Local automotive industry body the Automotive Industry Development Centre Eastern Cape (AIDC EC) has aligned its strategy and resources to facilitate the attainment of the South African Automotive Masterplan targets in the Eastern Cape, states AIDC EC CEO Thabo Shenxane.
These targets include growth, localisation, transformation and skills development, as well as the development of local electric vehicle (EV) skills and capabilities of local automotive and component manufacturers.
“The AIDC EC will contribute to the development of a roadmap that will identify areas where the local supply chain can compete globally in the manufacturing of new EVs. Collaboration with local original-equipment manufacturers (OEMs) is key, as the local automotive sector is largely export-oriented, and a partnership with the provincial government is important in the development of EV infrastructure in the Eastern Cape.”
He notes that the AIDC EC is developing innovation networks in the province to develop these opportunities.
The AIDC EC’s partnership with the Nelson Mandela Metropolitan University, in the Eastern Cape, is “vital” for this development, as the university has one of Africa’s most advanced electric-mobility research laboratories, including EV and battery research capabilities.
This partnership will also include the Walter Sisulu University, also in the Eastern Cape, as well as technical and vocational education and training (TVET) colleges, where the AIDC EC’s project is creating links between local manufacturers and the TVET curricula, its lecturers and students.
“We are working with private and public innovation partners, including OEMs, to ensure that we optimise current production volumes while preparing for future production demands.”
While South Africa’s largest market for vehicles and automotive components is Europe, many European countries have announced policy plans to phase out vehicles driven by the internal combustible engine.
This presents a “looming deadline”, stresses Shenxane.
The Eastern Cape is vulnerable to technology shifts in the global automotive sector and rapid consumer demand for EVs, as the province is South Africa’s largest exporter of vehicles. The province contributes 54% of vehicle exports, with almost two out of every three of its exported vehicles destined for Europe.
He says the Eastern Cape has the largest percentage of component suppliers that are members of industry body the National Association of Automotive Component and Allied Manufacturers, with the majority supplying traditional components to OEMs.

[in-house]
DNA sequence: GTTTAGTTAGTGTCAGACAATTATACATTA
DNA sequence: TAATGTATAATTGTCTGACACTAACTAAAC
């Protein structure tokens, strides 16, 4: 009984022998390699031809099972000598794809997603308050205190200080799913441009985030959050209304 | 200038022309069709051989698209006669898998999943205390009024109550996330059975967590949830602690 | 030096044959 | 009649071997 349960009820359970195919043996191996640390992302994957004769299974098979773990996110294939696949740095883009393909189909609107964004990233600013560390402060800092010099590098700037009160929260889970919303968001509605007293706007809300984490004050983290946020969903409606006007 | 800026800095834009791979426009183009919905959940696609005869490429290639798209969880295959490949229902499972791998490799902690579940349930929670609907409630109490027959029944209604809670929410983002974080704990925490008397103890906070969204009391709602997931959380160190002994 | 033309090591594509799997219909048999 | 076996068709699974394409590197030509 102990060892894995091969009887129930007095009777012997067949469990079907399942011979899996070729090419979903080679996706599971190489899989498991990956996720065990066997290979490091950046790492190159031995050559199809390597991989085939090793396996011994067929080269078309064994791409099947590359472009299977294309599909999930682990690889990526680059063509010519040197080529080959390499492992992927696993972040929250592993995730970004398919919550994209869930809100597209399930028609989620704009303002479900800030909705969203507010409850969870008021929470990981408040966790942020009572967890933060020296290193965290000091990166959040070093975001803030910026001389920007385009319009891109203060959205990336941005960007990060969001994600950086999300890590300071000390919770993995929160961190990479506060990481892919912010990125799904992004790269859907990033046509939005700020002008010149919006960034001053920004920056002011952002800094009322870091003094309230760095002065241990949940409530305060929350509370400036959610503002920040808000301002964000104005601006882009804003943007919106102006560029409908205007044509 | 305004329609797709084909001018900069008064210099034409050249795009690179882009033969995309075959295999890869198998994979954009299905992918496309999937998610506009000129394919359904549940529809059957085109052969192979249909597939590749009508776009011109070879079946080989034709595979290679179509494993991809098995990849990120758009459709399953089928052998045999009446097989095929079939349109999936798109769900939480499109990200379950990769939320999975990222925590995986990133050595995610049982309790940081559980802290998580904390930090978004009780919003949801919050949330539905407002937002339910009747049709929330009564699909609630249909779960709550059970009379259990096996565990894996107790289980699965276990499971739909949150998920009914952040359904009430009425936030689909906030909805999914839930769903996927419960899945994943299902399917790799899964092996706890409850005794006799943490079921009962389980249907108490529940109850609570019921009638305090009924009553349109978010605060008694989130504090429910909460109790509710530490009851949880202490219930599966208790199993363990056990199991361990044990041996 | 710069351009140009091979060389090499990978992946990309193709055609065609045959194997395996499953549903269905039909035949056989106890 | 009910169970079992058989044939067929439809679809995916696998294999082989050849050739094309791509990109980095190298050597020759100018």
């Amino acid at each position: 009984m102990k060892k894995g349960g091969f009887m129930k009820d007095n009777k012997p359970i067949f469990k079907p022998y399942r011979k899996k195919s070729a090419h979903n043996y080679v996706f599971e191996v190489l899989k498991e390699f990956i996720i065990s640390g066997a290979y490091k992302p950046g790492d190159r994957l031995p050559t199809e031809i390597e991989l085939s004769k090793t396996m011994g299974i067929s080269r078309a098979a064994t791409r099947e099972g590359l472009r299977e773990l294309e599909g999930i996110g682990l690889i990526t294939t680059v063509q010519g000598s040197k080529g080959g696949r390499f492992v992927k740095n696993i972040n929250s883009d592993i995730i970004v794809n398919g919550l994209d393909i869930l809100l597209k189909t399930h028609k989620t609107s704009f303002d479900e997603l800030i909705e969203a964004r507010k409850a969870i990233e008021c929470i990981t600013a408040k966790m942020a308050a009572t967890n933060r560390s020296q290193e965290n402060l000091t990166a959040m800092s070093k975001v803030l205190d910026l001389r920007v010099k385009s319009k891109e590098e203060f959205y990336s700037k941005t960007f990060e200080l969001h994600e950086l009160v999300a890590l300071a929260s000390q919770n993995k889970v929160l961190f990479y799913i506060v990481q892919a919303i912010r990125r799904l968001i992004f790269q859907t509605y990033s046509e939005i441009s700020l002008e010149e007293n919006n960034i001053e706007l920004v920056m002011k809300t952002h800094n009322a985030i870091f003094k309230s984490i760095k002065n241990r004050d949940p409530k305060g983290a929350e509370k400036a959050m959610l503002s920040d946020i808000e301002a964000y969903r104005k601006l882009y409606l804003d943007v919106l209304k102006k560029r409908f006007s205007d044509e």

“The local automotive industry has an opportunity to enter the space of battery storage and the manufacturing of cells. Technologies will change rapidly, and the response to battery pack assembly and software giants will become the new ‘edge’ for the automotive sector.”
Further, he asserts that approach for the local automotive industry will also need to consider local preparation for the growth of EVs and EV vehicles on local roads, which will provide opportunities for charger manufacturers, charging point operators and mobility operators that will work with information technology companies in creating EV charging technology and payment systems.
Shenxane emphasises that local manufacturers are under significant pressure to remain profitable while dealing with several challenges.
“Global vehicle production is impacted on by the shortage on microchips that has been caused by the Covid-19 pandemic, and South Africa will feel the pressure on its path to achieving 1% of global vehicle production target it set itself. Component suppliers face delays and double shipping costs of raw materials, as the global supply chain is still recovering from the Covid-19 pandemic.”
He highlights electricity, water unreliability and port inefficiencies as the challenges for investment and growth in the local automotive and component manufacturing sector.
He explains that a “day-zero” scenario in Nelson Mandela Bay – the heart of automotive production and exports – where municipal water supply would be shut off, would be “catastrophic” to Eastern Cape vehicle and component production.
Shenxane argues that there is much room for improvement regarding port development and efficiency, which are crucial for South Africa’s global automotive competitiveness.
The AIDC EC is engaging with local, provincial and national structures to raise concerns on these challenges and gather necessary resources for infrastructural development.
“Our focus area is mobilising resources by developing an integrated business plan for the Port of East London. Automotive manufacturer Mercedez Benz South Africa (MBSA) is currently the only major user of this port, and a plan needs to be put together to invite other industries to use it for export purposes to complement MBSA. Only then can the port be guaranteed to justify the investment needed to widen it.”
He adds that water and electricity management, and new methods of production, may be required to mitigate risks and sustain reliable, quality and cost-effective production.
The AIDC EC’s energy management team is working with industry to implement these production changes.
Further, Shenxane contends that transformation challenges in the supply chain are exacerbated by the dominance of Tier 1 companies. The AIDC has focused its strategy and resources on providing support for Tier 2 and 3 suppliers to increase participation of lower-tier suppliers.
He believes that the Localisation Supermarket – a freely accessible online directory of imported parts used in local production and for which substitutes are sought – is proving useful in this localisation drive.
The directory is linked to the AIDC website, and has attracted bids from local, broad-based black economic-empowerment companies.